Tuesday, 3 February 2015

When It Comes to Jogging, Easy Does It, Study Suggests


Just an hour or two a week confers life-extension benefits, researcher contends

WebMD News from HealthDay

By Kathleen Doheny

HealthDay Reporter

MONDAY, Feb. 2, 2015 (HealthDay News) -- A little jogging is good for your health, researchers say, but too much might not be.

"In this study, the dose of running that was most favorable for reducing mortality was jogging 1 to 2.4 hours per week, with no more than three running days per week," said study researcher Jacob Marott of the Frederiksberg Hospital in Copenhagen, Denmark. The best pace was slow or average -- about 5 miles per hour, he added.

Out of a pool of about 5,000 healthy Danish adults, Marott and his colleagues followed nearly 1,100 healthy joggers and 413 sedentary people for more than 12 years. The joggers noted their hours and frequency of jogging, and their perception of their pace.

The strenuous joggers, the investigators found, were as likely to die during that time period as the sedentary non-joggers. Light joggers and moderate joggers fared better, in that order, Marott's team found.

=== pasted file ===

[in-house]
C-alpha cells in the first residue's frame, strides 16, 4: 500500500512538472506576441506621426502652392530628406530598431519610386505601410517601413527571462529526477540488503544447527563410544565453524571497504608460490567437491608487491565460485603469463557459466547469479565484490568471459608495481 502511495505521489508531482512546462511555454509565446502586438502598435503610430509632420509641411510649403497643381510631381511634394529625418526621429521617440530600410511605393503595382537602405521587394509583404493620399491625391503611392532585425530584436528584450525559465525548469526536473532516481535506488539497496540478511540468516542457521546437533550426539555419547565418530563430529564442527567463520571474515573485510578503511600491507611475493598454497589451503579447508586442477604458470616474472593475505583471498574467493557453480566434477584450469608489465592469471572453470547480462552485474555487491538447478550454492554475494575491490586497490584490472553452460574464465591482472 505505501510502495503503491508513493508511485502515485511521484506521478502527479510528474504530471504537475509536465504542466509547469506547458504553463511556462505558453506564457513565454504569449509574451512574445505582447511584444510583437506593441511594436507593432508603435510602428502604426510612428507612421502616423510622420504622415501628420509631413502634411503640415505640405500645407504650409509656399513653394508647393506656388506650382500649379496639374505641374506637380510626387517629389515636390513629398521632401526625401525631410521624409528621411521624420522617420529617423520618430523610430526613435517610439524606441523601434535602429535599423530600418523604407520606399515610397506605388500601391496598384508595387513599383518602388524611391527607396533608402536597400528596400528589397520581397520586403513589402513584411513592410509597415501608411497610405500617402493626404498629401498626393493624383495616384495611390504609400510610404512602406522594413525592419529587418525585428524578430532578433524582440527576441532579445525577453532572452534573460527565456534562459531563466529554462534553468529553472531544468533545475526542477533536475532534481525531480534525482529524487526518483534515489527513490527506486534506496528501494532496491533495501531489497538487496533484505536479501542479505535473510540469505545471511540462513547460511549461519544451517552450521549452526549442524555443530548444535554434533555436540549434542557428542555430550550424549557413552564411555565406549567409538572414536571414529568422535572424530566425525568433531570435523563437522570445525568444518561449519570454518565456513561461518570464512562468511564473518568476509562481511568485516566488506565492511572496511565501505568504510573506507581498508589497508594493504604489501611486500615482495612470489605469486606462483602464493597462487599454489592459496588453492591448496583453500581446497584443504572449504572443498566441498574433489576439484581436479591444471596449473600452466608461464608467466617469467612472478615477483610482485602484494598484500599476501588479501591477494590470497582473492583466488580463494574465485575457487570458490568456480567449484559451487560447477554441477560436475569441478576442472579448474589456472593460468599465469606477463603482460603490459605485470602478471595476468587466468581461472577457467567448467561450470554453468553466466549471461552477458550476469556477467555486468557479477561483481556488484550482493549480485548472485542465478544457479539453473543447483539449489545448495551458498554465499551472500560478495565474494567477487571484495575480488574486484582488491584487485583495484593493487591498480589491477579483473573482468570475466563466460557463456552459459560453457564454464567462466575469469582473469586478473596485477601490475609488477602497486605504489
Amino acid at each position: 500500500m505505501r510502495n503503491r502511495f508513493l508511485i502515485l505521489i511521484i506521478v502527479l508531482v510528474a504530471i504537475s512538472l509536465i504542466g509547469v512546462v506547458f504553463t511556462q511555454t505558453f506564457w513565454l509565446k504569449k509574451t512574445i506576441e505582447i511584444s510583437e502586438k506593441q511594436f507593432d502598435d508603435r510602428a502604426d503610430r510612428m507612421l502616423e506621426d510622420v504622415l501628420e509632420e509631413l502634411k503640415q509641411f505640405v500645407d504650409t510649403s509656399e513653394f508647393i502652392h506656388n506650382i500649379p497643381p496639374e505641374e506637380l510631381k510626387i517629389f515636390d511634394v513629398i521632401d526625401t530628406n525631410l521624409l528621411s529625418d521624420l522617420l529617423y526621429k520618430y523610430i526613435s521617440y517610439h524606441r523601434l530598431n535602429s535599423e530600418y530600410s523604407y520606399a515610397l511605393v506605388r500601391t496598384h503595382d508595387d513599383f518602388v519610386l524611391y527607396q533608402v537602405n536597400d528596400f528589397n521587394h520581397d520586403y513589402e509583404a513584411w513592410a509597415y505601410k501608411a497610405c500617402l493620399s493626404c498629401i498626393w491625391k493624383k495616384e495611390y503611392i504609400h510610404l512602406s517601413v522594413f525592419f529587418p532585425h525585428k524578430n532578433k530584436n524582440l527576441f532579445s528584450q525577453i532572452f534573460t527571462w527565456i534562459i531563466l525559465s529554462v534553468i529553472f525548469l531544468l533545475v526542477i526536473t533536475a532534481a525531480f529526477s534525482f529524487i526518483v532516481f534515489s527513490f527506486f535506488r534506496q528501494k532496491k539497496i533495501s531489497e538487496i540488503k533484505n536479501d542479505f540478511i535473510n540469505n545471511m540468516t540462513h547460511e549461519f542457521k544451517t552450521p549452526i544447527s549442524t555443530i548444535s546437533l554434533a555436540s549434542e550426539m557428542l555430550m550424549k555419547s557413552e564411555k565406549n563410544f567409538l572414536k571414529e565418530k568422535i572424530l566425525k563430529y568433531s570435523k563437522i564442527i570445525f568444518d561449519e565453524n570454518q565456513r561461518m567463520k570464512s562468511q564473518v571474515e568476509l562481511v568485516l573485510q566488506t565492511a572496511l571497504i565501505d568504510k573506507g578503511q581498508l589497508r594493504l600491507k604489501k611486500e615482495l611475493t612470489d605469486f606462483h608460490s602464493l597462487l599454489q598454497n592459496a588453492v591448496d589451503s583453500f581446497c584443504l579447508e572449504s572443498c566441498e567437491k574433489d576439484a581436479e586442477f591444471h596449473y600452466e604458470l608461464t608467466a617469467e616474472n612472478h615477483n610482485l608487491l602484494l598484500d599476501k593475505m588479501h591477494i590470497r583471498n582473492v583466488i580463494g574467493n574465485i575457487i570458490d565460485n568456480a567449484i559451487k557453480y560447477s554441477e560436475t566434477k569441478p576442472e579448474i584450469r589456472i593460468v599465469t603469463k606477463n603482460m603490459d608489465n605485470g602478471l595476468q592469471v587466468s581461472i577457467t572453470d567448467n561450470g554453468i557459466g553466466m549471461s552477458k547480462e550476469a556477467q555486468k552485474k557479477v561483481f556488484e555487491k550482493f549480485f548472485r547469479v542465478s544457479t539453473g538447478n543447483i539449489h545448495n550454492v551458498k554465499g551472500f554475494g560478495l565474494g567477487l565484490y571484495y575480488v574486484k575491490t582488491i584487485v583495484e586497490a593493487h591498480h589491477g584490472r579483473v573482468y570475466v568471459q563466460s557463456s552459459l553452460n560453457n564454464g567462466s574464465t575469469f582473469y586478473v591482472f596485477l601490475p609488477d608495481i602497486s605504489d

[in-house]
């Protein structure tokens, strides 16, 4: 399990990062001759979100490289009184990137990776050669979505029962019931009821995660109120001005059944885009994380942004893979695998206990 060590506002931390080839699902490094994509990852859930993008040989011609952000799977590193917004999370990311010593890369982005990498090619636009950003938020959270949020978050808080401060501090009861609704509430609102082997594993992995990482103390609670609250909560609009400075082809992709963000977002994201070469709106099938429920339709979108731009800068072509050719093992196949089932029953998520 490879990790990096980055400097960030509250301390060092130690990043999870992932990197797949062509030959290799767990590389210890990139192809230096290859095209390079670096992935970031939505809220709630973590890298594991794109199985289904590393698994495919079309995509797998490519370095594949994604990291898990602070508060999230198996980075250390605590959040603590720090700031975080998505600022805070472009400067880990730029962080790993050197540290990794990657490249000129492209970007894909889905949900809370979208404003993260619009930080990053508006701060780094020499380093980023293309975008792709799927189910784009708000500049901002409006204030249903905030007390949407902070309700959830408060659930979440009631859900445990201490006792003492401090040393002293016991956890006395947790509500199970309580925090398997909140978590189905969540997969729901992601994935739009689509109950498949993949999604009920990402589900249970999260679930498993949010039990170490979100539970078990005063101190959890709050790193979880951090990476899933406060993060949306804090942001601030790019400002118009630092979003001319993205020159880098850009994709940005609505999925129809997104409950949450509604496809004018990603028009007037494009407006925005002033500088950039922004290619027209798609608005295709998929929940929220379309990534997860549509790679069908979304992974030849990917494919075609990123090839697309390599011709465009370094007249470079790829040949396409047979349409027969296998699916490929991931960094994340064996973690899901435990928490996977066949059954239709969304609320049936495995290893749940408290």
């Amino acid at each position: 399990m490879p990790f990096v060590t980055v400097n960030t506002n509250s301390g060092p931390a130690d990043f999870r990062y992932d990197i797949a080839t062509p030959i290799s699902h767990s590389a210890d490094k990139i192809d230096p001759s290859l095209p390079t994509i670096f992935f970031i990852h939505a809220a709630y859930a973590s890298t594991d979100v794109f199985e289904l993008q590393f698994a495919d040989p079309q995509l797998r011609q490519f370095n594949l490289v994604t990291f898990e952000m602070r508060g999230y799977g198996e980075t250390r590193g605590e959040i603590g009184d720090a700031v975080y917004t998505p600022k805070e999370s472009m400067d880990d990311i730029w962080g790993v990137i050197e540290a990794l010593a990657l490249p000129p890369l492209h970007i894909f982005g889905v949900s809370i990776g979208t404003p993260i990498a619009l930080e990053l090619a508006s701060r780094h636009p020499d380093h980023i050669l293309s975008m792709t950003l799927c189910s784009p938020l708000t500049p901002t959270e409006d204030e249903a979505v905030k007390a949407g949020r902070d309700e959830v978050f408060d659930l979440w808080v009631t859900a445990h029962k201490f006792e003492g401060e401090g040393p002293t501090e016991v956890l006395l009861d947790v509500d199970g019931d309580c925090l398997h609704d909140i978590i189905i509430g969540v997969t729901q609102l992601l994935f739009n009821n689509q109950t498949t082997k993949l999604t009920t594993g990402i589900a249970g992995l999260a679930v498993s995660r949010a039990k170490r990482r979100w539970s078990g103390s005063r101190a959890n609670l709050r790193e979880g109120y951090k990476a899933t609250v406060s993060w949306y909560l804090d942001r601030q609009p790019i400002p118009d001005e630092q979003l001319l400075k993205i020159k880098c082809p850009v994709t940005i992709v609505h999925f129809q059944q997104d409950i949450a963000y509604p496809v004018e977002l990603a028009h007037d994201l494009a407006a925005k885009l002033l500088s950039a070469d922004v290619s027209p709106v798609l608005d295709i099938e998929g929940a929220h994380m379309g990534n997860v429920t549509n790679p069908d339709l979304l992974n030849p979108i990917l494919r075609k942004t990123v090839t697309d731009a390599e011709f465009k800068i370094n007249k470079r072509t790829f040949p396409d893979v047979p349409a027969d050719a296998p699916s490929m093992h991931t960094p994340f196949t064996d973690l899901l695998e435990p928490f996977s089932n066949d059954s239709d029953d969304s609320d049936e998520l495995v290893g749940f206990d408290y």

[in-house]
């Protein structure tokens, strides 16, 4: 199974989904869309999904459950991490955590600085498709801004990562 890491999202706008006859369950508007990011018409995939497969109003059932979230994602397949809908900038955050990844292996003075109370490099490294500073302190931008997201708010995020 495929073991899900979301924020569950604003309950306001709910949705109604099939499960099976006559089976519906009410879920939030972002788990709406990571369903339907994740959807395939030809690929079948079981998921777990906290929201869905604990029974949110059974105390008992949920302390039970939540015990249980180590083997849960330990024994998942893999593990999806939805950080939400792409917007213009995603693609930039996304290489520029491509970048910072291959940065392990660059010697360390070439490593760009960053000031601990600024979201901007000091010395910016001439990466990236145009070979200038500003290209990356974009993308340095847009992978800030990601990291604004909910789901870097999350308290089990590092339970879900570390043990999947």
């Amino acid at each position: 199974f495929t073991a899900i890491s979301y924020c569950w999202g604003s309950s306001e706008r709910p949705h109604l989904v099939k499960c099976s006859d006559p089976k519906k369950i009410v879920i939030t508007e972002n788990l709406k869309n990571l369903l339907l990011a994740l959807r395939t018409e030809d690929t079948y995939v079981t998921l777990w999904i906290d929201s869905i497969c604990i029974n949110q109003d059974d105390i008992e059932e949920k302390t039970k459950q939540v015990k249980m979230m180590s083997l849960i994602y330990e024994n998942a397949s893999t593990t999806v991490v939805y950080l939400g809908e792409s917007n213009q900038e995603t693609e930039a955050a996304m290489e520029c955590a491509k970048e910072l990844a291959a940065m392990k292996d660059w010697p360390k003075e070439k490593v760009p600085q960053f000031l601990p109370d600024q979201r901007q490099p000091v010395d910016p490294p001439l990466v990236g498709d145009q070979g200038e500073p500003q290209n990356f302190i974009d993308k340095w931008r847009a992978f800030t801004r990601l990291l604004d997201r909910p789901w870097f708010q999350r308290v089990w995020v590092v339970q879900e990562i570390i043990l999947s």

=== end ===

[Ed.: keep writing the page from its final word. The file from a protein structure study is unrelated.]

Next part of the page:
The findings were released online Feb. 2 in advance of publication in the Feb. 10 print edition of the Journal of the American College of Cardiology.

What is it about strenuous running that might be harmful? "We believe that long-term strenuous endurance exercise may induce pathological structural remodeling of the heart and large arteries," Marott said.

However, a U.S.-based researcher said the debate about the optimal dose of running for longevity is far from resolved.

The new study has limitations, said D.C. (Duck-chul) Lee, an assistant professor of kinesiology at Iowa State University, who co-authored an editorial accompanying the study.

In Lee's own study of 55,000 adults, including more than 13,000 runners, he found a lower risk of death over the follow-up period in joggers with the highest running time and frequency -- nearly three hours a week and at least six times a week -- compared with non-runners. It was published in 2014, also in the Journal of the American College of Cardiology.

In the Copenhagen study, joggers self-reported their pace. Even the slow joggers were getting vigorous exercise, the researchers said.

source : When It Comes to Jogging, Easy Does It, Study Suggests

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